Republican Presidential candidate Ted Cruz stands along the United States border with Mexico as he speaks to Cochise County Sheriff Mark Dannels and Arizona State representative David Gowan near Douglas, Arizona. (Sam Mircovich/Reuters)

Sen. Ted Cruz toured the Southern border Friday, accusing federal officials of lax enforcement and challenging Donald Trump’s views on immigration.

Cruz was driven along the border at a remote ranch here that was studded with sagebrush and mesquite trees. Clad in sunglasses, jeans and cowboy boots, he stood by a low fence separating the countries.

“My 5-year-old could climb this in about three seconds,” he said.

“There’s no barrier at all a couple miles down,” Cruz said, looking along a dirt road.

Cruz’s trip here is a way for him to project toughness on immigration as he tries to take on Trump ahead of this state’s presidential primary Tuesday. Trump, who is leading in polls here, has made immigration his signature issue, vowing to build a wall along the border and make Mexico pay for its construction.

Here in Arizona, Trump has been endorsed by Maricopa County Sheriff Joe Arpaio, an immigration hard-liner, and former governor Jan Brewer (R).

This state has been at the center of the country’s battles over illegal immigration, and it is no surprise that the issue is playing such a prominent role in its presidential primary. Brewer signed a bill in 2010 that required the police to determine the immigration status of someone who is arrested or detained if the person is suspected of being in the country illegally; the Supreme Court struck down parts of the law. In July, Trump held an immigration-focused rally here at which he said undocumented immigrants “flow in like water.”

Cruz has long taken a tough stance on illegal immigration, and he has spent the past few years criticizing a failed immigration reform bill that would have granted undocumented immigrants a path to citizenship, something he calls “amnesty.” But he has significantly sharpened his tone on immigration since Trump came into the race for the Republican presidential nomination, stating in February that if he is elected president, he will find and deport the 11 million people thought to be living in the country illegally.

Cruz continued to paint Trump as taking an expedient view of immigration, accusing him of hardening his stance when he decided to run for president after bankrolling senators who sponsored the failed immigration bill.

Cruz was briefed at the border by Cochise County Sheriff Mark Dannels and Arizona House Speaker David Gowan (R), who told Cruz about drug smuggling across the border and a shootout at one crossing. A helicopter hovered overhead.

“What’s the volume of traffic you see coming across here?” Cruz asked Dannels.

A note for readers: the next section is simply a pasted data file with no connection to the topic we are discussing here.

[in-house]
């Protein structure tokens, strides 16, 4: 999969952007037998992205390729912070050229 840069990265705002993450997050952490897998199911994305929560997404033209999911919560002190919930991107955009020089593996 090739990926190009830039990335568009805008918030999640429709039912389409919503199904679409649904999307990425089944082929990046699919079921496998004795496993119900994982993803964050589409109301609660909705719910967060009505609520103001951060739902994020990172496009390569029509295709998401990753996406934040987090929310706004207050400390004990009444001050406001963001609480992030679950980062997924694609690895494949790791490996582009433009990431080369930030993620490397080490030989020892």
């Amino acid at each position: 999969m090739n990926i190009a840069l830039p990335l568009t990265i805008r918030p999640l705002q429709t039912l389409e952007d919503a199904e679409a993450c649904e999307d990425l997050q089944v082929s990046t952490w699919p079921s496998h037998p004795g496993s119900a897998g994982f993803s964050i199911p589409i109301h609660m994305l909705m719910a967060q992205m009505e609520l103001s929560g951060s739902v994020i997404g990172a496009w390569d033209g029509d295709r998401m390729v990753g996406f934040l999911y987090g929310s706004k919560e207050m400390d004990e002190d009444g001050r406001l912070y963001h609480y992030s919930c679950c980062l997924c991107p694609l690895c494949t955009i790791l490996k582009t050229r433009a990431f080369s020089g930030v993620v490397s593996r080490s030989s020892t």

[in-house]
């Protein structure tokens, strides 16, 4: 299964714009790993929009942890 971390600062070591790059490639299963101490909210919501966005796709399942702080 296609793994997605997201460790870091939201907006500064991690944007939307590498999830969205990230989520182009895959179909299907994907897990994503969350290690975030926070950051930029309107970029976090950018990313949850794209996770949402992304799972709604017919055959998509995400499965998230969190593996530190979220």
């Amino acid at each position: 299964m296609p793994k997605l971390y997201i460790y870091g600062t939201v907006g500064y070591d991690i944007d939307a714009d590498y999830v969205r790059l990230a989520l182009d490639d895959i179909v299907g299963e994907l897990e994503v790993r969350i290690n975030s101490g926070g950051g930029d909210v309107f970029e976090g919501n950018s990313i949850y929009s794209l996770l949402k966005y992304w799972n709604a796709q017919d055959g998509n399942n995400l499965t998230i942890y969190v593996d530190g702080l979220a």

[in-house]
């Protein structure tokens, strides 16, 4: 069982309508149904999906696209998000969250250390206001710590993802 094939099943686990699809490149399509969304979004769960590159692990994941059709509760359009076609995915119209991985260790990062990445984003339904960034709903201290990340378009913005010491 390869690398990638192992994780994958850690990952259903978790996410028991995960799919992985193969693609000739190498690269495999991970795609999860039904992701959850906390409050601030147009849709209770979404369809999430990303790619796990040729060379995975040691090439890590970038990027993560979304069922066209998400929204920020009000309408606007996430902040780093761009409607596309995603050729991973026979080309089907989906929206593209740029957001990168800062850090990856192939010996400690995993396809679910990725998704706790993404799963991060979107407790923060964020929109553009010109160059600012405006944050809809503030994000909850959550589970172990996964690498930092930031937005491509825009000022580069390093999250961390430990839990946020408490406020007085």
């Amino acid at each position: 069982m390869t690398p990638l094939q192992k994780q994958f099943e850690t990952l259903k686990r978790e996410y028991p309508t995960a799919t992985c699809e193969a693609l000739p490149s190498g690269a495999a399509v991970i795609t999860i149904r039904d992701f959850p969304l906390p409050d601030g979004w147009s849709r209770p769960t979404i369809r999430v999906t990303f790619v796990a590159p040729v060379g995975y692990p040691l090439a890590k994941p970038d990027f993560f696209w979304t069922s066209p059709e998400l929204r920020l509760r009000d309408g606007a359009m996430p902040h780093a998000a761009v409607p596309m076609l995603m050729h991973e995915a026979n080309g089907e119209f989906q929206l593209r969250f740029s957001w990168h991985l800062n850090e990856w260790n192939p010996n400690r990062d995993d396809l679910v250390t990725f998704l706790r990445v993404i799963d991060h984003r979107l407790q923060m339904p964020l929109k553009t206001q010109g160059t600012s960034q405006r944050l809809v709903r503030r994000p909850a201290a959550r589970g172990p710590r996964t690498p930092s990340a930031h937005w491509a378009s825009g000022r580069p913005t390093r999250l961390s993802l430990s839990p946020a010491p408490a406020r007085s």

Tracking the race to the Republican nomination

“It’s constant. It’s constant,” Dannels said.

The group was directly across the border from Agua Prieta, Mexico. Cruz was also joined by ranchers from the area and by Steve Ronnebeck, an Arizona man whose son was killed, allegedly by an undocumented immigrant.

“This is a national security crisis. And it’s a crisis that the federal government is refusing to do its job and solve,” Cruz told reporters, standing behind a lectern anchored in the dirt, the Chiricahua Mountains visible behind him. Cruz was flanked by former Texas governor Rick Perry and local law enforcement personnel and ranchers clad in cowboy hats. Cruz said he thinks the federal government should be working in concert with local law enforcement to secure the border.

Cruz was supposed to make a trip to the border last July with Trump, when the two were on good terms and Cruz was drafting behind the real estate tycoon in an attempt to inherit his voters, but he could not make it because he had to be in Washington for votes in the Senate.

At the time, Cruz effusively praised Trump for bringing the issue of illegal immigration to the fore and brushed off caustic comments that Trump had made about illegal Mexican migrants.

Cruz wants to strengthen border security, increasing the number of troops that patrol the border, as well as build a fence and increase the number of aircraft patrols along the frontier. He unveiled an immigration plan in November that calls for new limits on legal immigration — a shift from his previous position — and a crackdown on illegal immigration. Cruz also has called for an end to sanctuary cities and has said he does not think undocumented immigrants should get legal status.

“President Obama tells us the border’s secure. Well, I invite him to move the White House down to the Southern border. Let’s see how secure it is,” said Cruz, who has long criticized President Obama’s executive actions on immigration, vowing to repeal them if he becomes president.

“I think most Americans, when we look at immigration, follow a very basic principle: Legal good, illegal bad,” Cruz said.

Utah also holds a caucus Tuesday, and Cruz thanked former Massachusetts governor Mitt Romney, who has a home in Utah, for saying he will caucus for Cruz as a way to stop Trump.

“Listen, in my book, when someone says, ‘I’m voting for you, and I encourage everyone else to vote for you,’ that’s pretty darn good, and I’ll take that and take that happily,” Cruz said.

He also responded to a tweet from Trump that said, “Mormons don’t like LIARS.”

“Now I’m sure the LDS community appreciates Donald Trump’s advice on how to practice their faith,” Cruz said. “I somehow suspect that advice is not grounded in years of study of the faith.”